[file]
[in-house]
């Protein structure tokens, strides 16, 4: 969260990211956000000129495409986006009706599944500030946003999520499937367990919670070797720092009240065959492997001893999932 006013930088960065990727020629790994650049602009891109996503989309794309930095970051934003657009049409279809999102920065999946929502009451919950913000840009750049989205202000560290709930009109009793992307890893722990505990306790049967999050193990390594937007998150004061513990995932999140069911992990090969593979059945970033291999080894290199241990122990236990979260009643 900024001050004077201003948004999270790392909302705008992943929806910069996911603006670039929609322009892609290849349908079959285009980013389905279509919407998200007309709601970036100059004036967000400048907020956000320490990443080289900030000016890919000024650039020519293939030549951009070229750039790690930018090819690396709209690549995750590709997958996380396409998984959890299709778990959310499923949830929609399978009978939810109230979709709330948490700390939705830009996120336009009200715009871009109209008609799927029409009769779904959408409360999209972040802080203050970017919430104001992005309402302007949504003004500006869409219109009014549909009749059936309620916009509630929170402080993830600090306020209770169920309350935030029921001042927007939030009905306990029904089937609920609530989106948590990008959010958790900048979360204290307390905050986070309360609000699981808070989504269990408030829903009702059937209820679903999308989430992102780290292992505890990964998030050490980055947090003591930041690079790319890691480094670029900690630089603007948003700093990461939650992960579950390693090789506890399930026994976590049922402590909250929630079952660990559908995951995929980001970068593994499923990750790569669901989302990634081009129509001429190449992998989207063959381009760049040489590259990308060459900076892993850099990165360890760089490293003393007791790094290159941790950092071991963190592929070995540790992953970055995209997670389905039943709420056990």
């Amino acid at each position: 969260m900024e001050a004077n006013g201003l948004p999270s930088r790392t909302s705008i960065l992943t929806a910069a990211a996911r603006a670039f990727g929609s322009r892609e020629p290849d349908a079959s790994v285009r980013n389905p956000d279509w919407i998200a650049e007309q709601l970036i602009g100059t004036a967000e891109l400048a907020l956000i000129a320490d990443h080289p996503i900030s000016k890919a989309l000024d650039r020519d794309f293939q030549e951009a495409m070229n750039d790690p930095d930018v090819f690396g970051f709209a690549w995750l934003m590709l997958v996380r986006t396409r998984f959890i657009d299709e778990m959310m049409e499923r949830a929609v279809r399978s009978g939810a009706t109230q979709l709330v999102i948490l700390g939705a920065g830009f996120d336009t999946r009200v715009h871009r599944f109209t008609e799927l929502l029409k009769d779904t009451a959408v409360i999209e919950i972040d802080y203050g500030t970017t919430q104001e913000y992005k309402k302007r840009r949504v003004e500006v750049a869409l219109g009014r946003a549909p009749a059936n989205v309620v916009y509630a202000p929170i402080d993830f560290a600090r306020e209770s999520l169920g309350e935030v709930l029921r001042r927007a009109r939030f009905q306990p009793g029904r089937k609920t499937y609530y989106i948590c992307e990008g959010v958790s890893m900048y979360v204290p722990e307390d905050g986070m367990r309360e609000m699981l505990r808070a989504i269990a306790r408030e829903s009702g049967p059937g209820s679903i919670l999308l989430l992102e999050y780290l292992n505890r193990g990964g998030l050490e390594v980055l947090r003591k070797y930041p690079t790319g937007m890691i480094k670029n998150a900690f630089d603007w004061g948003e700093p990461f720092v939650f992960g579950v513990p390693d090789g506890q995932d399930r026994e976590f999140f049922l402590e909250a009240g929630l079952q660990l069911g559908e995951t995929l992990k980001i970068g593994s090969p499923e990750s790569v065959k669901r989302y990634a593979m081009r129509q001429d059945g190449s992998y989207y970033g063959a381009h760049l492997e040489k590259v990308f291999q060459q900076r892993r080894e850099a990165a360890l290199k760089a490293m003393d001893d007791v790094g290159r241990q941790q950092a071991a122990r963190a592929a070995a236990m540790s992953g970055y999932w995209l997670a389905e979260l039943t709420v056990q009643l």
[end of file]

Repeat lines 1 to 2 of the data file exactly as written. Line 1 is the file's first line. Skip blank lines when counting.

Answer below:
[in-house]
């Protein structure tokens, strides 16, 4: 969260990211956000000129495409986006009706599944500030946003999520499937367990919670070797720092009240065959492997001893999932 006013930088960065990727020629790994650049602009891109996503989309794309930095970051934003657009049409279809999102920065999946929502009451919950913000840009750049989205202000560290709930009109009793992307890893722990505990306790049967999050193990390594937007998150004061513990995932999140069911992990090969593979059945970033291999080894290199241990122990236990979260009643 900024001050004077201003948004999270790392909302705008992943929806910069996911603006670039929609322009892609290849349908079959285009980013389905279509919407998200007309709601970036100059004036967000400048907020956000320490990443080289900030000016890919000024650039020519293939030549951009070229750039790690930018090819690396709209690549995750590709997958996380396409998984959890299709778990959310499923949830929609399978009978939810109230979709709330948490700390939705830009996120336009009200715009871009109209008609799927029409009769779904959408409360999209972040802080203050970017919430104001992005309402302007949504003004500006869409219109009014549909009749059936309620916009509630929170402080993830600090306020209770169920309350935030029921001042927007939030009905306990029904089937609920609530989106948590990008959010958790900048979360204290307390905050986070309360609000699981808070989504269990408030829903009702059937209820679903999308989430992102780290292992505890990964998030050490980055947090003591930041690079790319890691480094670029900690630089603007948003700093990461939650992960579950390693090789506890399930026994976590049922402590909250929630079952660990559908995951995929980001970068593994499923990750790569669901989302990634081009129509001429190449992998989207063959381009760049040489590259990308060459900076892993850099990165360890760089490293003393007791790094290159941790950092071991963190592929070995540790992953970055995209997670389905039943709420056990």